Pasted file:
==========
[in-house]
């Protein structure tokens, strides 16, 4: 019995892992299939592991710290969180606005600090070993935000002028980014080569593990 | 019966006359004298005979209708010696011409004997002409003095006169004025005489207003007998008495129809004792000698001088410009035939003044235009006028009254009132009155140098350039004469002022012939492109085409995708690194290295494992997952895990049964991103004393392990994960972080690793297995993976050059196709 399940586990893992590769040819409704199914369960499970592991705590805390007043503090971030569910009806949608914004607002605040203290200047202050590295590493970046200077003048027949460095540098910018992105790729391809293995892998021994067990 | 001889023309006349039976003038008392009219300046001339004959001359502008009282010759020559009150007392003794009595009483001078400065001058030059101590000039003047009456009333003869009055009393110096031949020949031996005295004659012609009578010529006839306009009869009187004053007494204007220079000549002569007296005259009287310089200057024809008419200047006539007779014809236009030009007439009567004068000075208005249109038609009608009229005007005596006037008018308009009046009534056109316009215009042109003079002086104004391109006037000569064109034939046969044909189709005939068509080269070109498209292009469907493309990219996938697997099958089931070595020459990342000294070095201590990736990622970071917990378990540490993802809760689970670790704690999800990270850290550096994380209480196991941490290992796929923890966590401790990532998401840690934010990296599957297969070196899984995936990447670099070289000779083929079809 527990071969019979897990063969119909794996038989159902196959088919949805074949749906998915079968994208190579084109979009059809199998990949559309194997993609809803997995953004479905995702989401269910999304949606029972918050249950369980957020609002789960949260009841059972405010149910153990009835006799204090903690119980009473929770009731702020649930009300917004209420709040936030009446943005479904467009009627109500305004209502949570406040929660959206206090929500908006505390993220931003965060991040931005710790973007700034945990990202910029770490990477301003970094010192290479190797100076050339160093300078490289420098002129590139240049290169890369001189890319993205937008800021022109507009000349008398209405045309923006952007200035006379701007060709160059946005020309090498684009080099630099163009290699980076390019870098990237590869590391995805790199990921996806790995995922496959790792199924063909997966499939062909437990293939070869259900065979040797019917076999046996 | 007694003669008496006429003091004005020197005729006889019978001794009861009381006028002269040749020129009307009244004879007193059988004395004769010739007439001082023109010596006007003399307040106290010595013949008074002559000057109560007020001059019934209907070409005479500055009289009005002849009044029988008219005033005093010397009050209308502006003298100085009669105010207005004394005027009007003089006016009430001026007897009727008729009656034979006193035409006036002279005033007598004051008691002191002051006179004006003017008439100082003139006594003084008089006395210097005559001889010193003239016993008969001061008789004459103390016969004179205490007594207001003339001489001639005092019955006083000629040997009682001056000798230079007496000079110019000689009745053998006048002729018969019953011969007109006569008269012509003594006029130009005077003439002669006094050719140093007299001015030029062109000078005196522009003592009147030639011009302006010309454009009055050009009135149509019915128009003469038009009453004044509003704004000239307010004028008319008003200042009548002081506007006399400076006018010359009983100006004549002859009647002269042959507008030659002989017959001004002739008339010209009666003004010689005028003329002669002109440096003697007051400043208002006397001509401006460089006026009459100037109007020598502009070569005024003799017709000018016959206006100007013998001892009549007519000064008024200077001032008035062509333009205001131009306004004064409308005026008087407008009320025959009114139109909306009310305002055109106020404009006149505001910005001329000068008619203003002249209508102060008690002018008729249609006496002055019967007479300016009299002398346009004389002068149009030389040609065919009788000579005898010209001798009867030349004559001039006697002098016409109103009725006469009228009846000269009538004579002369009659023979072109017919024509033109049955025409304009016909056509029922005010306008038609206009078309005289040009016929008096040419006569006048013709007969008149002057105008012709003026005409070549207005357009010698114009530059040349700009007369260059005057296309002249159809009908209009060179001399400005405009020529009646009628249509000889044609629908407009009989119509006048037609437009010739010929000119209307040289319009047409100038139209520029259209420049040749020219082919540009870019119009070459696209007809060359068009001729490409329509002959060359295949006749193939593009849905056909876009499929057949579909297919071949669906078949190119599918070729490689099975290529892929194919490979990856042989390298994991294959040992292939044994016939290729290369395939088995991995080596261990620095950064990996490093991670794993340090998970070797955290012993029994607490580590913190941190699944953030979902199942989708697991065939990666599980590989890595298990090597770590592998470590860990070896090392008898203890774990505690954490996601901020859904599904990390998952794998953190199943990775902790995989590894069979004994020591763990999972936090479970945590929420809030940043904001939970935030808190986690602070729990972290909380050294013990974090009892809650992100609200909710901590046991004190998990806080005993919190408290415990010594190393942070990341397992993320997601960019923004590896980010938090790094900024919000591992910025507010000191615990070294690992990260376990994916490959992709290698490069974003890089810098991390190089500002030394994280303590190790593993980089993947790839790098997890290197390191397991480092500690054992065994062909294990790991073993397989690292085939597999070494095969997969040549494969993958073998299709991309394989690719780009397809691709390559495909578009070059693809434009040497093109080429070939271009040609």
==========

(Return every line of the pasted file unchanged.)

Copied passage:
[in-house]
């Protein structure tokens, strides 16, 4: 019995892992299939592991710290969180606005600090070993935000002028980014080569593990 | 019966006359004298005979209708010696011409004997002409003095006169004025005489207003007998008495129809004792000698001088410009035939003044235009006028009254009132009155140098350039004469002022012939492109085409995708690194290295494992997952895990049964991103004393392990994960972080690793297995993976050059196709 399940586990893992590769040819409704199914369960499970592991705590805390007043503090971030569910009806949608914004607002605040203290200047202050590295590493970046200077003048027949460095540098910018992105790729391809293995892998021994067990 | 001889023309006349039976003038008392009219300046001339004959001359502008009282010759020559009150007392003794009595009483001078400065001058030059101590000039003047009456009333003869009055009393110096031949020949031996005295004659012609009578010529006839306009009869009187004053007494204007220079000549002569007296005259009287310089200057024809008419200047006539007779014809236009030009007439009567004068000075208005249109038609009608009229005007005596006037008018308009009046009534056109316009215009042109003079002086104004391109006037000569064109034939046969044909189709005939068509080269070109498209292009469907493309990219996938697997099958089931070595020459990342000294070095201590990736990622970071917990378990540490993802809760689970670790704690999800990270850290550096994380209480196991941490290992796929923890966590401790990532998401840690934010990296599957297969070196899984995936990447670099070289000779083929079809 527990071969019979897990063969119909794996038989159902196959088919949805074949749906998915079968994208190579084109979009059809199998990949559309194997993609809803997995953004479905995702989401269910999304949606029972918050249950369980957020609002789960949260009841059972405010149910153990009835006799204090903690119980009473929770009731702020649930009300917004209420709040936030009446943005479904467009009627109500305004209502949570406040929660959206206090929500908006505390993220931003965060991040931005710790973007700034945990990202910029770490990477301003970094010192290479190797100076050339160093300078490289420098002129590139240049290169890369001189890319993205937008800021022109507009000349008398209405045309923006952007200035006379701007060709160059946005020309090498684009080099630099163009290699980076390019870098990237590869590391995805790199990921996806790995995922496959790792199924063909997966499939062909437990293939070869259900065979040797019917076999046996 | 007694003669008496006429003091004005020197005729006889019978001794009861009381006028002269040749020129009307009244004879007193059988004395004769010739007439001082023109010596006007003399307040106290010595013949008074002559000057109560007020001059019934209907070409005479500055009289009005002849009044029988008219005033005093010397009050209308502006003298100085009669105010207005004394005027009007003089006016009430001026007897009727008729009656034979006193035409006036002279005033007598004051008691002191002051006179004006003017008439100082003139006594003084008089006395210097005559001889010193003239016993008969001061008789004459103390016969004179205490007594207001003339001489001639005092019955006083000629040997009682001056000798230079007496000079110019000689009745053998006048002729018969019953011969007109006569008269012509003594006029130009005077003439002669006094050719140093007299001015030029062109000078005196522009003592009147030639011009302006010309454009009055050009009135149509019915128009003469038009009453004044509003704004000239307010004028008319008003200042009548002081506007006399400076006018010359009983100006004549002859009647002269042959507008030659002989017959001004002739008339010209009666003004010689005028003329002669002109440096003697007051400043208002006397001509401006460089006026009459100037109007020598502009070569005024003799017709000018016959206006100007013998001892009549007519000064008024200077001032008035062509333009205001131009306004004064409308005026008087407008009320025959009114139109909306009310305002055109106020404009006149505001910005001329000068008619203003002249209508102060008690002018008729249609006496002055019967007479300016009299002398346009004389002068149009030389040609065919009788000579005898010209001798009867030349004559001039006697002098016409109103009725006469009228009846000269009538004579002369009659023979072109017919024509033109049955025409304009016909056509029922005010306008038609206009078309005289040009016929008096040419006569006048013709007969008149002057105008012709003026005409070549207005357009010698114009530059040349700009007369260059005057296309002249159809009908209009060179001399400005405009020529009646009628249509000889044609629908407009009989119509006048037609437009010739010929000119209307040289319009047409100038139209520029259209420049040749020219082919540009870019119009070459696209007809060359068009001729490409329509002959060359295949006749193939593009849905056909876009499929057949579909297919071949669906078949190119599918070729490689099975290529892929194919490979990856042989390298994991294959040992292939044994016939290729290369395939088995991995080596261990620095950064990996490093991670794993340090998970070797955290012993029994607490580590913190941190699944953030979902199942989708697991065939990666599980590989890595298990090597770590592998470590860990070896090392008898203890774990505690954490996601901020859904599904990390998952794998953190199943990775902790995989590894069979004994020591763990999972936090479970945590929420809030940043904001939970935030808190986690602070729990972290909380050294013990974090009892809650992100609200909710901590046991004190998990806080005993919190408290415990010594190393942070990341397992993320997601960019923004590896980010938090790094900024919000591992910025507010000191615990070294690992990260376990994916490959992709290698490069974003890089810098991390190089500002030394994280303590190790593993980089993947790839790098997890290197390191397991480092500690054992065994062909294990790991073993397989690292085939597999070494095969997969040549494969993958073998299709991309394989690719780009397809691709390559495909578009070059693809434009040497093109080429070939271009040609």